Arnold Flick

African illegals: A view from outside

The first thought: they are in Israel because Israel failed to control its border. Thus a major part of the issue starts with fault by Israel.

The second thought: confronted with the issue, Israel did nothing for many years, a second fault. This extended time permitted the immigrants to develop a sense of ownership and home.

Given the facts from the two Israeli faults above, Israel cannot morally justify a forced expulsion of any non-criminals among the group. Nonetheless, it appears that many of the immigrants lack a sense of commitment to Israeli principles and additionally require ongoing welfare benefits; this in turn threatens the harmony of the communities where they reside. So how can the imperative of helping the downtrodden be reconciled when many of them threaten society?

It seems to be in Israel’s interest to have fewer of these immigrants and maybe many of them would, given their time in Israel, now prefer to live elsewhere so long as it is not in the catastrophes that they fled. In this regard, money can help.

Israel is reported to be offering $3,500 to each man being deported; this, however, is not enough. It is not enough to ensure success where they land, nor enough to entice a country to be host. However, say it were $20,000 coupled with two sets of clothes, shoes, and a suitcase. This might do it. The man would arrive in style and would have enough capital to set himself up. More, the amount of money might entice many current immigrants who are not happy in Israel to leave and the money accompanying them might induce countries to accept them. If one estimates 15 thousand immigrants taking $20 thousand, this is 300 million dollars.  Israel has this amount of money, and as noted at the outset, Israel is partially culpable.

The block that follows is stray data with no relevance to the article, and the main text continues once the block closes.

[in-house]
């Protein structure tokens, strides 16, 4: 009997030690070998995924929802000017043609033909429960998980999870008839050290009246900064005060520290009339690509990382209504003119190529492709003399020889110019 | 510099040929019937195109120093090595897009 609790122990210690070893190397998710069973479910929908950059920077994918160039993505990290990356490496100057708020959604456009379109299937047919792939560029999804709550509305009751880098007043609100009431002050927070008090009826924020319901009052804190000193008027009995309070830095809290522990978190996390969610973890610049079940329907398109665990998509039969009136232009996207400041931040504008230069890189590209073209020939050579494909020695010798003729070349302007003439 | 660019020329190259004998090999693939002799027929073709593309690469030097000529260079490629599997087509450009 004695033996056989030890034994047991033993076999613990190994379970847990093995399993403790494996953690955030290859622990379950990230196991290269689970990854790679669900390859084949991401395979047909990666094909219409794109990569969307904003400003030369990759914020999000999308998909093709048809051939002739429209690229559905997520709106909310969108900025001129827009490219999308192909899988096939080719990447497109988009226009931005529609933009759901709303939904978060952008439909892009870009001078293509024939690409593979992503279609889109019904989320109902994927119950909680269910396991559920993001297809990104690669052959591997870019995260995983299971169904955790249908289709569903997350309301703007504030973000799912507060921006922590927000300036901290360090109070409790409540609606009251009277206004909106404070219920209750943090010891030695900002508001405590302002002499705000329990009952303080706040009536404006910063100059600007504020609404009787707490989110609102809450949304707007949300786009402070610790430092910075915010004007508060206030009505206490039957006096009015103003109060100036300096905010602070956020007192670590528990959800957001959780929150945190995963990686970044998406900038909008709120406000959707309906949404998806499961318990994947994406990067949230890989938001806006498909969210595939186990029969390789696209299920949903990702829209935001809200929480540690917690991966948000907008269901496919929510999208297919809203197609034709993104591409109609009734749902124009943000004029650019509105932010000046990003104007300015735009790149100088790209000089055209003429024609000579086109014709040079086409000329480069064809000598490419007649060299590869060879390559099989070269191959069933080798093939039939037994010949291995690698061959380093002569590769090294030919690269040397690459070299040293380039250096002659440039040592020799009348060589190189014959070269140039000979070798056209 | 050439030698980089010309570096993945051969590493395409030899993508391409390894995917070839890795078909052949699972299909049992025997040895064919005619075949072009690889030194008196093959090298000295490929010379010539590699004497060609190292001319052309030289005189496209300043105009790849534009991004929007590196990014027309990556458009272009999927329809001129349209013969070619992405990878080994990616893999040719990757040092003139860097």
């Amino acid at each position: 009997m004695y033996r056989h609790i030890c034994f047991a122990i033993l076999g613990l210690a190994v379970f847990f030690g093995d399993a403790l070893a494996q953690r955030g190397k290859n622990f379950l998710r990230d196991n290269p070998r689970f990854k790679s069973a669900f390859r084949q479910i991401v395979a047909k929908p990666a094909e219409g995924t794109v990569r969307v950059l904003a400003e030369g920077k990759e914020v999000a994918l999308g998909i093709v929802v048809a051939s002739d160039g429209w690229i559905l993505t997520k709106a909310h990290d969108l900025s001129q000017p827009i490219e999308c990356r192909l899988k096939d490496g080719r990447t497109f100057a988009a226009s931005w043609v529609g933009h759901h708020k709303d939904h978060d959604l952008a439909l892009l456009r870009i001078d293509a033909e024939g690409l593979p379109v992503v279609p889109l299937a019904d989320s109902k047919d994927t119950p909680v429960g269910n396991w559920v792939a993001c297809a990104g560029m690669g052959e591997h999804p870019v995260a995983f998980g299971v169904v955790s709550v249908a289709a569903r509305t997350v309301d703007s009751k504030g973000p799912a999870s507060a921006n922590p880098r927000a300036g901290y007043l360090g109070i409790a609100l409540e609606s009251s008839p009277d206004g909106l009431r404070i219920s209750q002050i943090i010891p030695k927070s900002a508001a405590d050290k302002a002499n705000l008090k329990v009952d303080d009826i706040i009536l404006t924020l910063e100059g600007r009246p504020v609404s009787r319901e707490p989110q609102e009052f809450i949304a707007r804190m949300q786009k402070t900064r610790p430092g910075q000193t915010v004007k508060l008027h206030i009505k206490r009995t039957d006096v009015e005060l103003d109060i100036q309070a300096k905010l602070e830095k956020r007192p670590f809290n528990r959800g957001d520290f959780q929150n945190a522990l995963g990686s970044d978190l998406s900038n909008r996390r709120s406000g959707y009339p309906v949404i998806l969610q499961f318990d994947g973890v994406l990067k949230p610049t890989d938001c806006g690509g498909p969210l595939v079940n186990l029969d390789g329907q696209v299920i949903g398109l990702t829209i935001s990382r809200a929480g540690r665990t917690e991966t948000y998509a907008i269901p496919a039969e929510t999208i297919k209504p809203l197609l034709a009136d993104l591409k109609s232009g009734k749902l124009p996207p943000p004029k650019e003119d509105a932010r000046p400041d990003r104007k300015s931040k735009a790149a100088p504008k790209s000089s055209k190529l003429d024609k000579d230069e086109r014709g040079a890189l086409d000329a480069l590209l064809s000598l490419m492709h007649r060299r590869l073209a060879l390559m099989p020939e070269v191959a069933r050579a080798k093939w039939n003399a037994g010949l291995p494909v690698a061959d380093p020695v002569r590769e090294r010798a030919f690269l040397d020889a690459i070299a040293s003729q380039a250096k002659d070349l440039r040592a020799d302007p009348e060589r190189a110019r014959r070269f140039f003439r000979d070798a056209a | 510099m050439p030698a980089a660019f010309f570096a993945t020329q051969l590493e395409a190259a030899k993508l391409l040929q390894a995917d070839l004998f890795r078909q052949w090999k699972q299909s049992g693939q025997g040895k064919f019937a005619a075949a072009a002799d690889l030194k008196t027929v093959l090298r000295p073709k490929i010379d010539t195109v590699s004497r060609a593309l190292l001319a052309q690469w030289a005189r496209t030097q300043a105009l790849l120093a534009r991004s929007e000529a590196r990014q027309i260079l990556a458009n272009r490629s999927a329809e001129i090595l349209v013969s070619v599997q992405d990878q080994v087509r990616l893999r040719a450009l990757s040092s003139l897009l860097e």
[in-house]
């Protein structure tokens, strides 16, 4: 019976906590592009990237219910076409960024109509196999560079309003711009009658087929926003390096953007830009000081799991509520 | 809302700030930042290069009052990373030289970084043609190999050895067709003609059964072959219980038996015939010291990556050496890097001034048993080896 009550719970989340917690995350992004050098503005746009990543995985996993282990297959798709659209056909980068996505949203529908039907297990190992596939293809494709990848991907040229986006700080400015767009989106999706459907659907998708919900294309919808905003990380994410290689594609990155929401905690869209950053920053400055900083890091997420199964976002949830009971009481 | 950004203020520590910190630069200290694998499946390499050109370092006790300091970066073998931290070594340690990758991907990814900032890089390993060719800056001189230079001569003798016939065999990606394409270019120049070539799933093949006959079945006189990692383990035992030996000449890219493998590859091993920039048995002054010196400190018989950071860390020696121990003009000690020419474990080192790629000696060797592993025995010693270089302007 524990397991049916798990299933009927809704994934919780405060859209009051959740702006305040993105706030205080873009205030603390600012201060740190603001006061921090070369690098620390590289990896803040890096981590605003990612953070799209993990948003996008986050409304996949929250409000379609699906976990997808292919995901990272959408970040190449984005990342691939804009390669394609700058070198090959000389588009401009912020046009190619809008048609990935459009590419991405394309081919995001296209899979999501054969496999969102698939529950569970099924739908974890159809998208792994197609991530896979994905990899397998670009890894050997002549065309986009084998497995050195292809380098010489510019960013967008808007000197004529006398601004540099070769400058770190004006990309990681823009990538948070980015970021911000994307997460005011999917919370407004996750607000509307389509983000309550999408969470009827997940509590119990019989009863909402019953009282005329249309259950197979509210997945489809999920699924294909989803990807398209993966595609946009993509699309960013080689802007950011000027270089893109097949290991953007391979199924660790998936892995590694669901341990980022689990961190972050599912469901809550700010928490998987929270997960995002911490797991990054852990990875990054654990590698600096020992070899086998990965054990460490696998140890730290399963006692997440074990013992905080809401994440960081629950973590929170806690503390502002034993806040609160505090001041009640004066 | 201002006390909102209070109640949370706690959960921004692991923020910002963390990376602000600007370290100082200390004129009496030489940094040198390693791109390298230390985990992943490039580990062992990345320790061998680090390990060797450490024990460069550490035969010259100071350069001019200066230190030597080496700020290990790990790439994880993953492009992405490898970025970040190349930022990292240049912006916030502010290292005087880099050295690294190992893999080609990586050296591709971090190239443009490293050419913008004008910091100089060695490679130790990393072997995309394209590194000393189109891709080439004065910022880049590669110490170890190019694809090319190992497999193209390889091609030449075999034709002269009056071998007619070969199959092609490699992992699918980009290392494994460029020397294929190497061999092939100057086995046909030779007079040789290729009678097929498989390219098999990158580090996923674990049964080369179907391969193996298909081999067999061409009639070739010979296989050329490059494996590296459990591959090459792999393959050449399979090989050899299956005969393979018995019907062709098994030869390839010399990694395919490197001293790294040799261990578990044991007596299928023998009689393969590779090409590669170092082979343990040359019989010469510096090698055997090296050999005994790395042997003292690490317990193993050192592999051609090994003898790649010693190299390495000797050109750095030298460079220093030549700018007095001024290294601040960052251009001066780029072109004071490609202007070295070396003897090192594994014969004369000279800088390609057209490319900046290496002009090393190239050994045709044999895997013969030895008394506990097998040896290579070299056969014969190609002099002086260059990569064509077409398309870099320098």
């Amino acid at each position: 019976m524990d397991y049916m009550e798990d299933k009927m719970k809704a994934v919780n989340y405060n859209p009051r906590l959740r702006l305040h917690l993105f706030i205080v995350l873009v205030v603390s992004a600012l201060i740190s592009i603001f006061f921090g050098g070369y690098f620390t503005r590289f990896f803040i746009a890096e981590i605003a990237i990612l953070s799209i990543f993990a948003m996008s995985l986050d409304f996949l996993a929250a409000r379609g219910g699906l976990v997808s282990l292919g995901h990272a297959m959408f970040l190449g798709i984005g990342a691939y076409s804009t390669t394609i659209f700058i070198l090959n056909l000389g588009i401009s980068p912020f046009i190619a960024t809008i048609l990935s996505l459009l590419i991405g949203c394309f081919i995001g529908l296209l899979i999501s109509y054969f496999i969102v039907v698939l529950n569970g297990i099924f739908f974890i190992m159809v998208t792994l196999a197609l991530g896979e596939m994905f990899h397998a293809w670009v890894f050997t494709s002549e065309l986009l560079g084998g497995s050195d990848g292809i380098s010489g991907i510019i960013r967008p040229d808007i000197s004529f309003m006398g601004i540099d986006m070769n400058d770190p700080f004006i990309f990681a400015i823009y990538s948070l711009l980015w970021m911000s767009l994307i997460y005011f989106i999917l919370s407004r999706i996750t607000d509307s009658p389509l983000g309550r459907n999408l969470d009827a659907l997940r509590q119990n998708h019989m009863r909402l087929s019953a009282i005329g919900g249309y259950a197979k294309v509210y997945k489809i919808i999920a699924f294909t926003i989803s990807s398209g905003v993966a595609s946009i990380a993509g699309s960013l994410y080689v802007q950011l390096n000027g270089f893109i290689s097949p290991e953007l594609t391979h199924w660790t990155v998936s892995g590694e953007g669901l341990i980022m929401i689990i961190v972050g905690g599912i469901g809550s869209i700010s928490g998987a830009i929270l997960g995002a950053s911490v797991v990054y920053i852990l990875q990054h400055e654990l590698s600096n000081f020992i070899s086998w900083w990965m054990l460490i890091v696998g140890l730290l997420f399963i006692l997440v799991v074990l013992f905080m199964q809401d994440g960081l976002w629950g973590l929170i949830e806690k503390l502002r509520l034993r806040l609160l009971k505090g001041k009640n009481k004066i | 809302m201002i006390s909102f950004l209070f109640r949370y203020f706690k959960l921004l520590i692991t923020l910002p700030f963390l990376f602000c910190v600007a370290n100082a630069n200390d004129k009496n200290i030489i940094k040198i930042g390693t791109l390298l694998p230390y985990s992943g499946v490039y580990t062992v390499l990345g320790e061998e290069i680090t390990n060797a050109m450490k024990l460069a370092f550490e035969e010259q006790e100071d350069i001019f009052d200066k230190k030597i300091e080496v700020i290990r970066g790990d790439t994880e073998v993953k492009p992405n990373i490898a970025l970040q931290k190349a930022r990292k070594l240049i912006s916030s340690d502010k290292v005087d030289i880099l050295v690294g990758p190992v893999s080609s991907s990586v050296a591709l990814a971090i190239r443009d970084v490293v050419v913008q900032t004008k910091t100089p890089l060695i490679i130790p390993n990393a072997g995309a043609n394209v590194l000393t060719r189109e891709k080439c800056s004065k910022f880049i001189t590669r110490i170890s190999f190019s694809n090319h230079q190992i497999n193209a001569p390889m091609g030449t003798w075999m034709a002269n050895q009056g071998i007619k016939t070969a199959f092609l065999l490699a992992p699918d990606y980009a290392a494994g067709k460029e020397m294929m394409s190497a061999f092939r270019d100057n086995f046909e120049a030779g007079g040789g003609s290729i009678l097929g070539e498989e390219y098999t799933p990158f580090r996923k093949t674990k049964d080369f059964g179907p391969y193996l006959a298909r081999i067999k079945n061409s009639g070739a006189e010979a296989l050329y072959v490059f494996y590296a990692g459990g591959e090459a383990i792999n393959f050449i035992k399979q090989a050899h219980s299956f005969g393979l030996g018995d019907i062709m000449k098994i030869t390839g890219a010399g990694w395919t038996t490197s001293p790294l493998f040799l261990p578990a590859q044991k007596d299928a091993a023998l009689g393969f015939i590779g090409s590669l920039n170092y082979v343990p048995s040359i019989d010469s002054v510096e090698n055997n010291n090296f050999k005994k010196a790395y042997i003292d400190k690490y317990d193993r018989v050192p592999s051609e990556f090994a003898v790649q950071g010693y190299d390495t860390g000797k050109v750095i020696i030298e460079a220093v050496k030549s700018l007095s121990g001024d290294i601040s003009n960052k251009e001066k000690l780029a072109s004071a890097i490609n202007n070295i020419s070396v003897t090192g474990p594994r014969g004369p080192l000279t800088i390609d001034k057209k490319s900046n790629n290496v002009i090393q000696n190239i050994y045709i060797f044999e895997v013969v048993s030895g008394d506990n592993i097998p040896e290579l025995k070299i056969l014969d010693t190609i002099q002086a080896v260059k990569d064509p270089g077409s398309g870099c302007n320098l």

Those that would stay despite this sum are likely to have a strong affinity to Israel and will develop into stalwart citizens…just another thought.

About the Author
Arnold L. Flick was born 1930 of secular, Zionist, Russian-Jewish immigrant parents. He has followed events in Israel since age seven when he first solicited for the “Jews of Palestine” on the streets of Los Angeles as a young member of Habonim. He was in Israel for four months 1990-91 and for two months 2002. He is active in the House of Israel Balboa park, a non-profit museum in Balboa Park, San Diego, that provides information about Israel to its 15,000 annual visitors.